“The very thought of childbirth makes me nervous and anxious. My heart rate would go up and I would feel clammy. I actually avoid watching labour and delivery scenes in movies as I have been traumatized mentally by many negative birth stories I heard....I could imagine the day I delivered my baby, there would be chaos and panic in the delivery suite." These were shared with me by G, a 30-year-old first-time mum when she came for her first antenatal visit at 8 weeks of pregnancy.
G is not alone. According to research studies, about one in three mums is traumatized by childbirth. It is normal for pregnant mums to feel anxious about giving birth. This is especially so for first time mums. Many women worry about the health of their baby, the labour pain and /or whether they may need an epidural or a C-section for the delivery.
Studies have also found that women with anxiety during pregnancy have a longer labour than women who are not anxious. These women are also more likely to develop postpartum mental issues such as depression and mood disorders.
The “Fear-Tension-Pain” cycle was described by a British obstetrician in the 1920s. Fear causes women to become tense which in turn increases their pain. The increased pain then causes women to become more fearful, and the vicious cycle continues.
Mindset plays an important role in the birth experience. Even though birthing is unpredictable and medical emergencies do happen along the way, mental preparedness will help the mum to focus on the goal and calm her mind. This will usually result in a positive outcome.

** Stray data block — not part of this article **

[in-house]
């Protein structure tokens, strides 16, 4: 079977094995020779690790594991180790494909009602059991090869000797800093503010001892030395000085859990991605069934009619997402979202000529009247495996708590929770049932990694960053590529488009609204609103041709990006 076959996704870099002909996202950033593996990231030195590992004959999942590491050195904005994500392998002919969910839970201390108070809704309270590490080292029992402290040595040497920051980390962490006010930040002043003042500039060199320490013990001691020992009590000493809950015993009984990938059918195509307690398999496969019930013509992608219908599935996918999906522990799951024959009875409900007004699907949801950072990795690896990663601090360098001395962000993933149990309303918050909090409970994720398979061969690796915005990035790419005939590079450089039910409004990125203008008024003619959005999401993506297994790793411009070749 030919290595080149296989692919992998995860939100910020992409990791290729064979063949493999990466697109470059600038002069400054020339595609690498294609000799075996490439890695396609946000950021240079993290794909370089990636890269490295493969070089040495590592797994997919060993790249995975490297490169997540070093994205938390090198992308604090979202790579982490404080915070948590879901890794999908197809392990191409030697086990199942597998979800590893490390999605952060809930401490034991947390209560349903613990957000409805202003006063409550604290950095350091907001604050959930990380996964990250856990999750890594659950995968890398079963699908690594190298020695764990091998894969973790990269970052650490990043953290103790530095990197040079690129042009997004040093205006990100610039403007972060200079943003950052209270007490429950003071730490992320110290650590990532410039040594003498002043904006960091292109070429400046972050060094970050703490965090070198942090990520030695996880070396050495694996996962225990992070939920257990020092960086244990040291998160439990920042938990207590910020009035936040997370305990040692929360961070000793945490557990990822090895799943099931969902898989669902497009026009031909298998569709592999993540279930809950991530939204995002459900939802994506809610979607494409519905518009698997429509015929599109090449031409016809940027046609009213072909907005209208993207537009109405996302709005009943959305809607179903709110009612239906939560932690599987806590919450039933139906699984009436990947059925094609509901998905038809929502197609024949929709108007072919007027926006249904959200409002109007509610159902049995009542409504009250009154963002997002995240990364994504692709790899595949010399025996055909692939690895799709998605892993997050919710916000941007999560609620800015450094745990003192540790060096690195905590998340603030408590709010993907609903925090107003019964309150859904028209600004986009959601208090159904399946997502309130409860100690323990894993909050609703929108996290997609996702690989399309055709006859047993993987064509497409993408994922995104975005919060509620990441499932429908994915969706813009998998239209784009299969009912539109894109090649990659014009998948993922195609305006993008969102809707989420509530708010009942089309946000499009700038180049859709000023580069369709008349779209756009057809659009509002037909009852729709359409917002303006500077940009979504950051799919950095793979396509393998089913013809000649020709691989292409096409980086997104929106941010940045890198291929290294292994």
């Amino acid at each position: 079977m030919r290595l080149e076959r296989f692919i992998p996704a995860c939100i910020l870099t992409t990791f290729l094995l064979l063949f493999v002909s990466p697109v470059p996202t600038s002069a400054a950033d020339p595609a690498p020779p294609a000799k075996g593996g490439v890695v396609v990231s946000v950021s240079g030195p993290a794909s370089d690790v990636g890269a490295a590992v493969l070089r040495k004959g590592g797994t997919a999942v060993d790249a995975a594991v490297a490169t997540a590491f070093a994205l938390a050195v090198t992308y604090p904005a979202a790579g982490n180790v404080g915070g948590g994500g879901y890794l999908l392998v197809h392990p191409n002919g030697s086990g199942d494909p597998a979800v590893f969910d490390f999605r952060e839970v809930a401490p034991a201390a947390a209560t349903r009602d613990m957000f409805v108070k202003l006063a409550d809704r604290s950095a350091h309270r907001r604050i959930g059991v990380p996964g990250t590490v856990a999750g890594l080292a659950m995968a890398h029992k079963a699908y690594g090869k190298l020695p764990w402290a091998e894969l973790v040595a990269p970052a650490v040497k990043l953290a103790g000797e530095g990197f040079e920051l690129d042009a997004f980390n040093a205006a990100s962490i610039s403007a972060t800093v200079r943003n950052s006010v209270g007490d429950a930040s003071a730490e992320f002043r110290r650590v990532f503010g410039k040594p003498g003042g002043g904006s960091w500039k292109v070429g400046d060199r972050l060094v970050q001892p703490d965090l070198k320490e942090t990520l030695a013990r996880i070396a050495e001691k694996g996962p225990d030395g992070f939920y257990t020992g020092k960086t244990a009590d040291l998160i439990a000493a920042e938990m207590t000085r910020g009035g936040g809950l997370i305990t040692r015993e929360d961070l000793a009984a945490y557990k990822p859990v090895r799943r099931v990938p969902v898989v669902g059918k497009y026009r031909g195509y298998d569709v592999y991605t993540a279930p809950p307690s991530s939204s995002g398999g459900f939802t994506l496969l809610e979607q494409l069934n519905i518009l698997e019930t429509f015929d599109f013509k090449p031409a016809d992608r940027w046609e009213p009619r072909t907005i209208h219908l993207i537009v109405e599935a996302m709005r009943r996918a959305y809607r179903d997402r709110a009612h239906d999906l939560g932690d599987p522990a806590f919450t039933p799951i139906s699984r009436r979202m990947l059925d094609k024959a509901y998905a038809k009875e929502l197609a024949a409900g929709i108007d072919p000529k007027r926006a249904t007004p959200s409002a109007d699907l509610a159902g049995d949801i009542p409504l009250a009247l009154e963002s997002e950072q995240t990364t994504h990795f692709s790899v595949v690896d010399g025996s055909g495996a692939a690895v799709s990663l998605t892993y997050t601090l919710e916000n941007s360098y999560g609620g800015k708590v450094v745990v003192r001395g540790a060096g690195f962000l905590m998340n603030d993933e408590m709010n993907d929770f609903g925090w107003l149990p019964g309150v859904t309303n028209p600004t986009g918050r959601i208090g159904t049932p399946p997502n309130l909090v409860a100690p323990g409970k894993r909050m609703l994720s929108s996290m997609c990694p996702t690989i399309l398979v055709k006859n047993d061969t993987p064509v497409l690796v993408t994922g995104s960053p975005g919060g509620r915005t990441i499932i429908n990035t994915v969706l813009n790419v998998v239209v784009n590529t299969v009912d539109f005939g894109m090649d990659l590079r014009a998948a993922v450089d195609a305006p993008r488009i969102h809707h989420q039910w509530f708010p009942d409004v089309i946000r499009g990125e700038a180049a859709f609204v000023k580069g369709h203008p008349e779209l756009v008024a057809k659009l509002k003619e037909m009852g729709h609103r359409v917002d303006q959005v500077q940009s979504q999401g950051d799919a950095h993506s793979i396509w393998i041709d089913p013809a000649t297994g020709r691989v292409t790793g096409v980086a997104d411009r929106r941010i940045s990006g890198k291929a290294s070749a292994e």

Tips to allay birth anxiety
1. Positive affirmations by the partner and health professionals. Listening to and learning from positive labour stories may help.
2. Empower patients with knowledge of the physiology and anatomy of the birth process. Meditation and massaging the back can help reduce pain during early stage of labour
3. Encourage the patient to share her concerns with her obstetrician, including pain management during labour and the indications of a C-section. Information and awareness can help alleviate anxiety.
4. Calm the nerves by:
· Getting quality sleep every night. Lack of sleep can worsen your anxiety.
· Eating a healthy, balanced diet helps regulate gut bacteria, which researchers have linked to lessened anxiety.
· Regular exercise helps reduce anxiety and stress.
· A childbirth class and various breathing techniques can minimize stress
· Build a support system. Friends, supportive family members and uplifting social media groups can help ease anxiety by sharing the patient's feelings.
With positive affirmation from her spouse, G gradually changed her mindset on childbirth. She also attended childbirth classes which helped her understand the labour process better. Her antenatal course was uneventful. She went into spontaneous labour at 39 weeks of gestation. Under epidural anesthesia, G had a smooth vaginal delivery.